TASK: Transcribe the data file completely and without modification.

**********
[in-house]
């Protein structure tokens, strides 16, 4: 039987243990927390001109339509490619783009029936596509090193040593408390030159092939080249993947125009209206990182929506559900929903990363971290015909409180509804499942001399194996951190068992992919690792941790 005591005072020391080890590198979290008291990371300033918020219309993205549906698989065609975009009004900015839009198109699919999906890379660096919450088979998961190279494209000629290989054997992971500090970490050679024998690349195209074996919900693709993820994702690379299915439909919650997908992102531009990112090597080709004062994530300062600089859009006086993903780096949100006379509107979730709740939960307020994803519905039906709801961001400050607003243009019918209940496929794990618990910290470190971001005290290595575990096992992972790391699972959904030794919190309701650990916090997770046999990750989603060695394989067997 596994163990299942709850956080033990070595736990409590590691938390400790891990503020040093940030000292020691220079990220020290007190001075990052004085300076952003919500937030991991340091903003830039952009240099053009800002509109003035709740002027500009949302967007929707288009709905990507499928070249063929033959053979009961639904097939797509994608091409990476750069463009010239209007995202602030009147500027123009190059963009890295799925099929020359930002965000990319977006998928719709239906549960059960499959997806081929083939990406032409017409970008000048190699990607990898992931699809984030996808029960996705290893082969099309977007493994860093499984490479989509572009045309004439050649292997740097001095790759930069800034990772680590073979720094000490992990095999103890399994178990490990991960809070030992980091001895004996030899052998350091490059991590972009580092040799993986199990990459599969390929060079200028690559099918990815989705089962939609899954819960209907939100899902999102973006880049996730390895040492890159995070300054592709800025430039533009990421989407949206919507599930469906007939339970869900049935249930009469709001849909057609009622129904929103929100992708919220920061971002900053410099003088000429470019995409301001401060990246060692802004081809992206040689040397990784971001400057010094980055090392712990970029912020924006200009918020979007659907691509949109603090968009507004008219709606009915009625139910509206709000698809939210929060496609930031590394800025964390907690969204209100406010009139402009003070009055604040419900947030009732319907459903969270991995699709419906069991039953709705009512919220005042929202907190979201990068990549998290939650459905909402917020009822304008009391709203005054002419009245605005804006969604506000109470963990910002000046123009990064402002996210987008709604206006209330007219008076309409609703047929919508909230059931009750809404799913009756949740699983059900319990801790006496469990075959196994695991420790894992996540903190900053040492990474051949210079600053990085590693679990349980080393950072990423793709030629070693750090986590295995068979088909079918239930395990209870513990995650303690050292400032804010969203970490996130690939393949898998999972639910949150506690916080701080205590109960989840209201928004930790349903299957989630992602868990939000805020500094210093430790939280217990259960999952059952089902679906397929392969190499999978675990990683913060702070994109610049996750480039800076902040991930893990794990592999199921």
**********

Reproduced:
[in-house]
């Protein structure tokens, strides 16, 4: 039987243990927390001109339509490619783009029936596509090193040593408390030159092939080249993947125009209206990182929506559900929903990363971290015909409180509804499942001399194996951190068992992919690792941790 005591005072020391080890590198979290008291990371300033918020219309993205549906698989065609975009009004900015839009198109699919999906890379660096919450088979998961190279494209000629290989054997992971500090970490050679024998690349195209074996919900693709993820994702690379299915439909919650997908992102531009990112090597080709004062994530300062600089859009006086993903780096949100006379509107979730709740939960307020994803519905039906709801961001400050607003243009019918209940496929794990618990910290470190971001005290290595575990096992992972790391699972959904030794919190309701650990916090997770046999990750989603060695394989067997 596994163990299942709850956080033990070595736990409590590691938390400790891990503020040093940030000292020691220079990220020290007190001075990052004085300076952003919500937030991991340091903003830039952009240099053009800002509109003035709740002027500009949302967007929707288009709905990507499928070249063929033959053979009961639904097939797509994608091409990476750069463009010239209007995202602030009147500027123009190059963009890295799925099929020359930002965000990319977006998928719709239906549960059960499959997806081929083939990406032409017409970008000048190699990607990898992931699809984030996808029960996705290893082969099309977007493994860093499984490479989509572009045309004439050649292997740097001095790759930069800034990772680590073979720094000490992990095999103890399994178990490990991960809070030992980091001895004996030899052998350091490059991590972009580092040799993986199990990459599969390929060079200028690559099918990815989705089962939609899954819960209907939100899902999102973006880049996730390895040492890159995070300054592709800025430039533009990421989407949206919507599930469906007939339970869900049935249930009469709001849909057609009622129904929103929100992708919220920061971002900053410099003088000429470019995409301001401060990246060692802004081809992206040689040397990784971001400057010094980055090392712990970029912020924006200009918020979007659907691509949109603090968009507004008219709606009915009625139910509206709000698809939210929060496609930031590394800025964390907690969204209100406010009139402009003070009055604040419900947030009732319907459903969270991995699709419906069991039953709705009512919220005042929202907190979201990068990549998290939650459905909402917020009822304008009391709203005054002419009245605005804006969604506000109470963990910002000046123009990064402002996210987008709604206006209330007219008076309409609703047929919508909230059931009750809404799913009756949740699983059900319990801790006496469990075959196994695991420790894992996540903190900053040492990474051949210079600053990085590693679990349980080393950072990423793709030629070693750090986590295995068979088909079918239930395990209870513990995650303690050292400032804010969203970490996130690939393949898998999972639910949150506690916080701080205590109960989840209201928004930790349903299957989630992602868990939000805020500094210093430790939280217990259960999952059952089902679906397929392969190499999978675990990683913060702070994109610049996750480039800076902040991930893990794990592999199921």